GRENADE! THE POTATO MASHER: This was a British phrase for the German Stick Grenade and one of the most recognized weapons next to the German MP40 9mm Submachine gun of World War II. The German name was called the Stielhandgranate or (Stalk Hand Grenade) gotta love these German compound words the weapon had a range between 30 to 40 yards. Both grenades were produced in fragmentation, smoke and training rounds. Like the egg grenade its been estimated that over 75,000,000 that's 75 million were produced during WW II. During and after World War II various countries continued to manufacture their versions of the stick grenade. In the 1990s the Swiss had their version called the HG-43 that was similar to the WWII stick grenade.
5. Commenter identity confirmed Bill says:
22 Jan 2015 12:45:52 PM

A GI REMEMBERS: HOLLYWOOD ACTION SOLDIERS Everyone remembers seeing those Hollywood heroes pull the safety pin by their teeth, before they throw the grenade. Its another Hollywood myth just like the unlimited amount of ammo fired from one magazine. No such thing. I never saw a GI do the Hollywood grenade routine, and taught never, ever to do such a stupid thing. Its very hard to do and could be a safety hazard, my experience I never did such a thing the safety pins were always pulled back before use. TRAINING: BY THE NUMBERS Before even seeing a live grenade classes were taught along with safety training films inert grenades painted blue were held to get the feel of the weapon. Left and right handed men were trained how to hold and throw the weapon. These inert grenades were used for practice only before even going to the range. At he range the instructor would stand with you, while the range safety instructors would check to make sure each man and instructor were in position behind a sand bagged wall. Later trainees would take turns throwing the live weapon. LEFT HANDED TO THE LEFT, RIGHT HANDED TO THE RIGHT: Being left handed, I was trained to hold and throw the hand grenade up side down w/ the handle away from you pulling the pin with your right hand, before throwing the grenade. Right handed men held the grenade right side up w/ the handle away from them, pull the pin with the left hand to throw the grenade. In 1966 the Army still had stocks of WWII pineapple grenades used for training later you were able to throw the new M26 Frag that I would come to know very well in Vietnam.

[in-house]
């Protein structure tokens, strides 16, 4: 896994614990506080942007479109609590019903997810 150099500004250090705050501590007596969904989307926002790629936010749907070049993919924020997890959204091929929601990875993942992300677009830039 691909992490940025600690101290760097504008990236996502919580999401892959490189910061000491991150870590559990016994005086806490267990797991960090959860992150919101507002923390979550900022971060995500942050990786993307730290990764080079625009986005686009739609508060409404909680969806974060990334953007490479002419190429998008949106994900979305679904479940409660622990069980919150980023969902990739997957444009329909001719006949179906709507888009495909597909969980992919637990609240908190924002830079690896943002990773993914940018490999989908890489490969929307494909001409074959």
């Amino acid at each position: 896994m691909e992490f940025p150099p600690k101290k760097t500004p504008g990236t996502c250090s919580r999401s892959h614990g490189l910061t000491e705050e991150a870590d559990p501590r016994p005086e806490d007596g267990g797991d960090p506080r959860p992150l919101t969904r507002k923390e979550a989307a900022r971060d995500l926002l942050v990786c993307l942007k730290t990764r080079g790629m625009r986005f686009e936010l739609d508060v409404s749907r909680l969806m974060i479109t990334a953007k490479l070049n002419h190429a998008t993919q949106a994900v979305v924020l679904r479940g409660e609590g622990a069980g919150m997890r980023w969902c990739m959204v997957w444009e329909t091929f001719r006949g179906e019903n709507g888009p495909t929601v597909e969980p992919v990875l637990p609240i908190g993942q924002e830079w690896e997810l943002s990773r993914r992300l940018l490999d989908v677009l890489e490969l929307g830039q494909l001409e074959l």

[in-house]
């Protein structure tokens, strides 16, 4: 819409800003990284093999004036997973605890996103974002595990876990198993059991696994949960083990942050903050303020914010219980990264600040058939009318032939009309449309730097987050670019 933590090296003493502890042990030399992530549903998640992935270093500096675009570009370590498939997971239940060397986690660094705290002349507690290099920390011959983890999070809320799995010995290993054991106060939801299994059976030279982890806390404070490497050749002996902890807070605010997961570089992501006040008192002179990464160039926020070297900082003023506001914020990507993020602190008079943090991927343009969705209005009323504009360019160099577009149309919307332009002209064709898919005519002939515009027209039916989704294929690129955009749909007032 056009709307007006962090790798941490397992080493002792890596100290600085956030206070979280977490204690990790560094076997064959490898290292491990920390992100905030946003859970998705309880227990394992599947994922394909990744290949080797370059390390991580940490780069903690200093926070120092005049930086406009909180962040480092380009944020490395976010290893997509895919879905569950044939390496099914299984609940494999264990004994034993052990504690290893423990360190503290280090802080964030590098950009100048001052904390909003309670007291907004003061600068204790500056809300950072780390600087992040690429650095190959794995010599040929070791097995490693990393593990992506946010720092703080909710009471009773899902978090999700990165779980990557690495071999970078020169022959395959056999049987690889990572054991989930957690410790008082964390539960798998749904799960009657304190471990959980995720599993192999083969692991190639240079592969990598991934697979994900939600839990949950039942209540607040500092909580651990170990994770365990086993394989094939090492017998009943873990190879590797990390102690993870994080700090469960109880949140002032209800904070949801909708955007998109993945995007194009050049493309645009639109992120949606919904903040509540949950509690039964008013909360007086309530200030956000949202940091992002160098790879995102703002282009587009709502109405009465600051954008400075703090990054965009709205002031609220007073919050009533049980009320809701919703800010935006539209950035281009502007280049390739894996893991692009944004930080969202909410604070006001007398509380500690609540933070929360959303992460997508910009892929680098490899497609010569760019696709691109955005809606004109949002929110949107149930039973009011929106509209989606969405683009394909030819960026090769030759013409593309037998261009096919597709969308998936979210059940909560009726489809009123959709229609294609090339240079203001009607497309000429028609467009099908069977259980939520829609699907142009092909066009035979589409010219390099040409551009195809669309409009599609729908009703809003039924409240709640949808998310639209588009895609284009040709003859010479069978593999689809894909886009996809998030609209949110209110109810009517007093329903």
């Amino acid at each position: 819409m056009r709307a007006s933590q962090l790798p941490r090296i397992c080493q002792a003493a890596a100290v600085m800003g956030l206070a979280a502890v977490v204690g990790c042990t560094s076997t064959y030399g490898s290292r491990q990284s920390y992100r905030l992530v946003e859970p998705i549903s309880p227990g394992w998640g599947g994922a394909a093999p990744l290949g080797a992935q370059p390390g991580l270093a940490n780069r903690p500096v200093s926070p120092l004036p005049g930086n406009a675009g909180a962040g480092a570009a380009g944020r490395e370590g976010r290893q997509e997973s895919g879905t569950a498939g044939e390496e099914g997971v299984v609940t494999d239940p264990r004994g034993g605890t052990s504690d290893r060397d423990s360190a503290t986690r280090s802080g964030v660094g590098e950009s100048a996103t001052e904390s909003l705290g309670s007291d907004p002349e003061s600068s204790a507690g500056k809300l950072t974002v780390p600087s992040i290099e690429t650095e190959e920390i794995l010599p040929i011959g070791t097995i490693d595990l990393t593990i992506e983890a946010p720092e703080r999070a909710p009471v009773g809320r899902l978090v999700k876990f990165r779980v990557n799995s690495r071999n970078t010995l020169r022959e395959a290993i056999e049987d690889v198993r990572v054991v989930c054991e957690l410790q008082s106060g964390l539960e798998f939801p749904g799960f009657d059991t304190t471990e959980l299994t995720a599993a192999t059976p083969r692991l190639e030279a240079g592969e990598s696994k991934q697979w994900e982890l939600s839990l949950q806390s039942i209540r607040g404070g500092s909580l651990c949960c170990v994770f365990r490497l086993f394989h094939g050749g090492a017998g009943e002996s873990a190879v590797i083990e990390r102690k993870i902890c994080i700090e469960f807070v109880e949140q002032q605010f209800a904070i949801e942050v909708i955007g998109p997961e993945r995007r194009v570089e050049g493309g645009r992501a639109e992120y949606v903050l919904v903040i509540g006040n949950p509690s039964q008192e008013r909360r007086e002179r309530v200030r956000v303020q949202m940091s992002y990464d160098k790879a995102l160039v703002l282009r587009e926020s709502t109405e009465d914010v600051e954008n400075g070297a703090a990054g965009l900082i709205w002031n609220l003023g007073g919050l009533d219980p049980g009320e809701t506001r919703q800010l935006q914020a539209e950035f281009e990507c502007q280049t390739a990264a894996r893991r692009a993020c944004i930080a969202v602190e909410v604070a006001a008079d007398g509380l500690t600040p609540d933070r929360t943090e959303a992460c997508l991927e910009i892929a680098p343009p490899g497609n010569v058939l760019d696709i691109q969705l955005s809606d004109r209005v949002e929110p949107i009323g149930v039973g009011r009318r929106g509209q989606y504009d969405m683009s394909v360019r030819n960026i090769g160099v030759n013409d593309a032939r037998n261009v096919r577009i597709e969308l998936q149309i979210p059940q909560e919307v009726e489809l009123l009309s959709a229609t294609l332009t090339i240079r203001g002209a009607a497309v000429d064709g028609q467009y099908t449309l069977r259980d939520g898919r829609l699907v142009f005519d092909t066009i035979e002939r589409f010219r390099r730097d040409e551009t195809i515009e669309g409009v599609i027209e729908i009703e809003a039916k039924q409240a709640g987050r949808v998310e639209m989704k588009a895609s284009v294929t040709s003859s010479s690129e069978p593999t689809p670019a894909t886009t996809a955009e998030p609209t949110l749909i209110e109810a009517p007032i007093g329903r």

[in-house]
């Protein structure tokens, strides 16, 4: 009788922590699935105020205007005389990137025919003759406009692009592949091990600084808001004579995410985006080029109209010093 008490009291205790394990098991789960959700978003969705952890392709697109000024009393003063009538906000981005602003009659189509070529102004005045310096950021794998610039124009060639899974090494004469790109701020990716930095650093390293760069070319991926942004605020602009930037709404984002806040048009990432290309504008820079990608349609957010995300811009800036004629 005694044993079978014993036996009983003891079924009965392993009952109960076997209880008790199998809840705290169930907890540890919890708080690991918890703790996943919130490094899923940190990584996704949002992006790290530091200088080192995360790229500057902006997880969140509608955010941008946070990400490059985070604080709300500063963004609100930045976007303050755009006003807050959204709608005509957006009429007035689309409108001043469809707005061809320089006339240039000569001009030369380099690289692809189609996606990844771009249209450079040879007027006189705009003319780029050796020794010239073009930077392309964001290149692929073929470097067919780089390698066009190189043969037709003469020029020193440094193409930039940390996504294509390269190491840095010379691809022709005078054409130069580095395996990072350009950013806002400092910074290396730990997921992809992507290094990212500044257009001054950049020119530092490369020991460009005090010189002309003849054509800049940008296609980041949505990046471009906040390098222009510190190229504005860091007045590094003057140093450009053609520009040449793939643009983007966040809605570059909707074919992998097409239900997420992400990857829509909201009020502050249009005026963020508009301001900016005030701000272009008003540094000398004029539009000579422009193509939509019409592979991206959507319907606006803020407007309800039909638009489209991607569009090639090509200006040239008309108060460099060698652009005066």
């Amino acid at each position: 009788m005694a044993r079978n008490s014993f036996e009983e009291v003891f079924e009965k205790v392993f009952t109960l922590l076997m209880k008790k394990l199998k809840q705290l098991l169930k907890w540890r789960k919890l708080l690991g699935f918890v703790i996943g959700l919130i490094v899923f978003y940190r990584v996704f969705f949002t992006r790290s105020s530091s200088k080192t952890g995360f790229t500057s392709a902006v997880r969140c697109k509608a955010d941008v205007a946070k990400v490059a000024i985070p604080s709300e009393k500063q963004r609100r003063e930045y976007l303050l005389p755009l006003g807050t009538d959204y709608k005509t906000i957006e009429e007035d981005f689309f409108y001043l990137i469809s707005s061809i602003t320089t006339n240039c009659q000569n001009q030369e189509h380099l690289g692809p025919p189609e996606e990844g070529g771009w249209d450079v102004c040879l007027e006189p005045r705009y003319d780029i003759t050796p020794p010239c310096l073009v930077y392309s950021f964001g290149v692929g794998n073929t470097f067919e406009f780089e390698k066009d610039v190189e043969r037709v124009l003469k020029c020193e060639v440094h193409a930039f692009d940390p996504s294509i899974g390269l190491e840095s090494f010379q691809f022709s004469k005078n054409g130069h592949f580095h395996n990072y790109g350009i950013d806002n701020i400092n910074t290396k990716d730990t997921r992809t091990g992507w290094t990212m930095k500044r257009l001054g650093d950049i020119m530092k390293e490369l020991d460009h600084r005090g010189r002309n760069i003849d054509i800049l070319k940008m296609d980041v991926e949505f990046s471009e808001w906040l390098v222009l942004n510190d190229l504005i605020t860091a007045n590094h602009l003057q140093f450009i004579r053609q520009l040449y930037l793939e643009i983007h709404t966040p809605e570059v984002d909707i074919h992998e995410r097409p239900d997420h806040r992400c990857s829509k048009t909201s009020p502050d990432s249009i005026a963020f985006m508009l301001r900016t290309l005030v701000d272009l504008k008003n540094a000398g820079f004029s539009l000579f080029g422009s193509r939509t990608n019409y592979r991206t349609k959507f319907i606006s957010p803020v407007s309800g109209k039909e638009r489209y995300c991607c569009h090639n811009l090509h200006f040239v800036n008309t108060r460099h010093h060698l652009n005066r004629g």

All visitor submitted comments are opinions of those making the submissions and do not reflect views of WW2DB.

Posting Your Comments on this Topic

Your Name
Your Email
 Your email will not be published
Comment Type
Your Comments
Security Code
 

 

Note: We hope that visitor conversations at WW2DB will be constructive and thought-provoking. Please refrain from using strong language. HTML tags are not allowed. Your IP address will be tracked even if you remain anonymous. WW2DB site administrators reserve the right to moderate, censor, and/or remove any comment. All comment submissions will become the property of WW2DB.

Search WW2DB & Partner Sites


Famous WW2 Quote
"I have returned. By the grace of Almighty God, our forces stand again on Philippine soil."

General Douglas MacArthur at Leyte, 17 Oct 1944